It was announced in late December that Simmons was being treated at UT Southwestern Hospital in Texas in the COVID ward, where she was receiving the same drug — remdesivir — taken by Donald Trump when he became infected.
Two weeks later, Westcott was able to share some positive news about her castmate's recovery when chatting with Digital Spy about RHOD's fifth season.
"She's doing great," Westcott assured us. "I spoke to her. She's hanging in there. She recently had foot surgery, so she was dealing with that, and then she got COVID. It was like one thing after another.
"But, she's hanging in there. She's doing good right now. I'm so happy that she's recovering well. She said it was a rough week [when she was diagnosed]. It was a really rough week for her. She's like, 'Really, stay safe and healthy'."
Westcott also spoke more broadly about filming during the early days of the pandemic, where social distancing restrictions meant that there would be many more individual scenes than usual for the cast.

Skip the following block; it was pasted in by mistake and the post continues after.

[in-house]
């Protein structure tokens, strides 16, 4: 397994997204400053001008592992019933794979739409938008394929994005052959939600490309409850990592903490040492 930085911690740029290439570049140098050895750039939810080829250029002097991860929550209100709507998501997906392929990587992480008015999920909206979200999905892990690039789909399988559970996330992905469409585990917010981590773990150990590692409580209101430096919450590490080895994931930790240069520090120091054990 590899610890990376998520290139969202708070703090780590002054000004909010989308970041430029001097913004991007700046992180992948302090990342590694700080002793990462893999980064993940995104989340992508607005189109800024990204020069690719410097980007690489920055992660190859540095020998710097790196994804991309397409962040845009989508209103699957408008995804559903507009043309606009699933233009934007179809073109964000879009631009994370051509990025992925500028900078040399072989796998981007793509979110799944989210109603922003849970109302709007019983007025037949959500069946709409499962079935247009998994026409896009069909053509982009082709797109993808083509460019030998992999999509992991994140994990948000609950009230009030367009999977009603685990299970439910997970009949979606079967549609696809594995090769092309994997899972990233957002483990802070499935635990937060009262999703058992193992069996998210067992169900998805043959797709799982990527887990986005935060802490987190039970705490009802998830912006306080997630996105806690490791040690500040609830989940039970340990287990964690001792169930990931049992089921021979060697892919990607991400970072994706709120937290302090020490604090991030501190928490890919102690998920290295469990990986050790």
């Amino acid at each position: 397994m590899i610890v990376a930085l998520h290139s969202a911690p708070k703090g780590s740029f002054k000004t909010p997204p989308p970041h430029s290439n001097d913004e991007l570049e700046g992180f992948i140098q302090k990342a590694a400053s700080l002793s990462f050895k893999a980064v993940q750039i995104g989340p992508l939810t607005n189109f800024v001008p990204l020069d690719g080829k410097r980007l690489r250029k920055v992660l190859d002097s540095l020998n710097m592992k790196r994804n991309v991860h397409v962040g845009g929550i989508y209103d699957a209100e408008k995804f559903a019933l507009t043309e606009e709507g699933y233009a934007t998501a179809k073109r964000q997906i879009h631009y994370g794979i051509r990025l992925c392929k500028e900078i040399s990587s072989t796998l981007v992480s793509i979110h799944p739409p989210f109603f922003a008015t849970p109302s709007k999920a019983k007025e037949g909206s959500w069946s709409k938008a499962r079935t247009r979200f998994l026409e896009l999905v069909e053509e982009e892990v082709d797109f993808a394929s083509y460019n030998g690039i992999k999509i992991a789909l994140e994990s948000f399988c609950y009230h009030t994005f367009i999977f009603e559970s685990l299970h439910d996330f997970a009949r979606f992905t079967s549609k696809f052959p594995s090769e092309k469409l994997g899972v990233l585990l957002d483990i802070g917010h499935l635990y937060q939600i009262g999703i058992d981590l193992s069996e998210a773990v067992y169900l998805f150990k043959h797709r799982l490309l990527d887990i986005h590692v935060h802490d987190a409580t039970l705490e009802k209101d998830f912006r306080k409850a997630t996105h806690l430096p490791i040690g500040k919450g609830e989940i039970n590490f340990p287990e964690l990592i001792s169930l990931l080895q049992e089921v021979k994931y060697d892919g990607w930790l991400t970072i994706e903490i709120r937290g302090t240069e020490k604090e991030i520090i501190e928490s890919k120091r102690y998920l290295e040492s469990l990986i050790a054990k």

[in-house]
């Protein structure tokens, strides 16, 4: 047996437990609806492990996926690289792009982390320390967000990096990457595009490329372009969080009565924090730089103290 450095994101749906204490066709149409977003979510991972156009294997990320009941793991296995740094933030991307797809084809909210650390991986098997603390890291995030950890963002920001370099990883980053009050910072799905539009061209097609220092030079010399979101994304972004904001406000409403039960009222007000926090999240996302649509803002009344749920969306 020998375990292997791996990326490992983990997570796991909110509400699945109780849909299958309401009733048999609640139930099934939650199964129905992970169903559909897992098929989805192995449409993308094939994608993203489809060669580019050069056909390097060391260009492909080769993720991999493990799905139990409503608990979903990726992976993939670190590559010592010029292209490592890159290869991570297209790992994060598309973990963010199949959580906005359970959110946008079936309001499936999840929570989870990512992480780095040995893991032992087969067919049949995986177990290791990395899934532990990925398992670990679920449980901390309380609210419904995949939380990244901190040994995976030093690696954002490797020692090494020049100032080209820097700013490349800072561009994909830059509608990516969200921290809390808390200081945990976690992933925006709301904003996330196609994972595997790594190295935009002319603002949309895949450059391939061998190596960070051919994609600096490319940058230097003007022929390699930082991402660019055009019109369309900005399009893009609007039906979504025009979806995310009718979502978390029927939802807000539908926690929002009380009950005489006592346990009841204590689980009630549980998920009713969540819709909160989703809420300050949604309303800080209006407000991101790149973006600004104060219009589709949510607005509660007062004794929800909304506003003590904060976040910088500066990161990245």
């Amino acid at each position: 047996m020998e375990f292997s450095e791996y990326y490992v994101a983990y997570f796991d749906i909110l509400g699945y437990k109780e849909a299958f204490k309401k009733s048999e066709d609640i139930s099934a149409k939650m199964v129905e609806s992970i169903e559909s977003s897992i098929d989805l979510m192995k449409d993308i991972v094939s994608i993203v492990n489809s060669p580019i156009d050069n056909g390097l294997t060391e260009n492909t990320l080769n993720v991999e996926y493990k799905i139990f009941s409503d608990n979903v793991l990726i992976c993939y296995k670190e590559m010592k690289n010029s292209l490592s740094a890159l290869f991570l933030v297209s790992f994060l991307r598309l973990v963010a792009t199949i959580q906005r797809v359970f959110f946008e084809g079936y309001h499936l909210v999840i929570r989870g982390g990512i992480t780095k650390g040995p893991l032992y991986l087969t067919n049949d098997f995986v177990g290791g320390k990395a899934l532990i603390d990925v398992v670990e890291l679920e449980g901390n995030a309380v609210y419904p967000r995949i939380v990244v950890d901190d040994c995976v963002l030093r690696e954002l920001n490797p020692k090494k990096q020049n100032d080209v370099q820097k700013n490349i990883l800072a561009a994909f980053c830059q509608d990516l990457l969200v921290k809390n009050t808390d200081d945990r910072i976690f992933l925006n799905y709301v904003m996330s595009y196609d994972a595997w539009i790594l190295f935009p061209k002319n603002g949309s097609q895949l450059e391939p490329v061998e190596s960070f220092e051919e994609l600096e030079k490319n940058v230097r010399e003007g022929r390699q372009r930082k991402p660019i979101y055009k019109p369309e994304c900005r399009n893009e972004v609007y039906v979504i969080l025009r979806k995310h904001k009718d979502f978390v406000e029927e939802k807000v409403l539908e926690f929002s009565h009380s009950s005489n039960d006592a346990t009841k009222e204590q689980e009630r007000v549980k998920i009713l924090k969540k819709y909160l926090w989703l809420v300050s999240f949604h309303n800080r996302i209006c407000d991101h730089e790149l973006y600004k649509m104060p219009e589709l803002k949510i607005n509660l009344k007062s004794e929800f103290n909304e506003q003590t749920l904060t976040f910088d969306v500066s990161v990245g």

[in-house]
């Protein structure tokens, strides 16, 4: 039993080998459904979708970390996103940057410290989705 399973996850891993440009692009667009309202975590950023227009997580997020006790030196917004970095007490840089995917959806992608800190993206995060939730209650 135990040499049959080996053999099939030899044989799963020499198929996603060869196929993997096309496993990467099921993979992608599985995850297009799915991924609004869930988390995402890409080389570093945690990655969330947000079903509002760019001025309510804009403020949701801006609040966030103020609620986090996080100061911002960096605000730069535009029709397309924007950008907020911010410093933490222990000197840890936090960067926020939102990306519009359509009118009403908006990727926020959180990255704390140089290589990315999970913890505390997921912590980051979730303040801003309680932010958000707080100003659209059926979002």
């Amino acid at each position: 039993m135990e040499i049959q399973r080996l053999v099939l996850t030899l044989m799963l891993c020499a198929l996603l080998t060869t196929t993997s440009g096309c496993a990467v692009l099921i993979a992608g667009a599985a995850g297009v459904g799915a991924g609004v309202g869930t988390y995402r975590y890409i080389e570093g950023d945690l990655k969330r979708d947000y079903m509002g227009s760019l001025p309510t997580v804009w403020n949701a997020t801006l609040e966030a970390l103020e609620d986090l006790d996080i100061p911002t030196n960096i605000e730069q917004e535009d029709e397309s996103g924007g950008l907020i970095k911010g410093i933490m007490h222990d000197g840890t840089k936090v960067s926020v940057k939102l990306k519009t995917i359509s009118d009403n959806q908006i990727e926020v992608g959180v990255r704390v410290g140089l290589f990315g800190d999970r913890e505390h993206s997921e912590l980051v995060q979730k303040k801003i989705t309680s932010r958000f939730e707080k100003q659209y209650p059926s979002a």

"It was extremely different. It's something I will never forget," she said. "We did a lot of in-home shooting, a lot of personal stories. We all were in our homes more [separately]. We really couldn't do anything outside of our homes, besides things outside.
"You're going to see a lot of personal story because of the pandemic, which is exciting because you'll see more of my family. That's exciting because you'll get to know my family more."
The Real Housewives of Dallas was actually able to complete filming its fifth season without a stop-down for any on-set COVID infections, unlike its counterparts in Atlanta, Orange County, New York and Beverly Hills.
All seasons and every episode of The Real Housewives of Dallas are available to stream and download in the UK and Ireland on hayu and hayu on NOWTV, with new episodes on Wednesdays. Bravo airs the new season on Tuesdays.
The information in this story is accurate as of the publication date. While we are attempting to keep our content as up-to-date as possible, the situation surrounding the coronavirus (COVID-19) pandemic continues to develop rapidly, so it's possible that some information and recommendations may have changed since publishing. For any concerns and latest advice, visit the World Health Organisation. If you're in the UK, the National Health Service can also provide useful information and support, while US users can contact the Center for Disease Control and Prevention.
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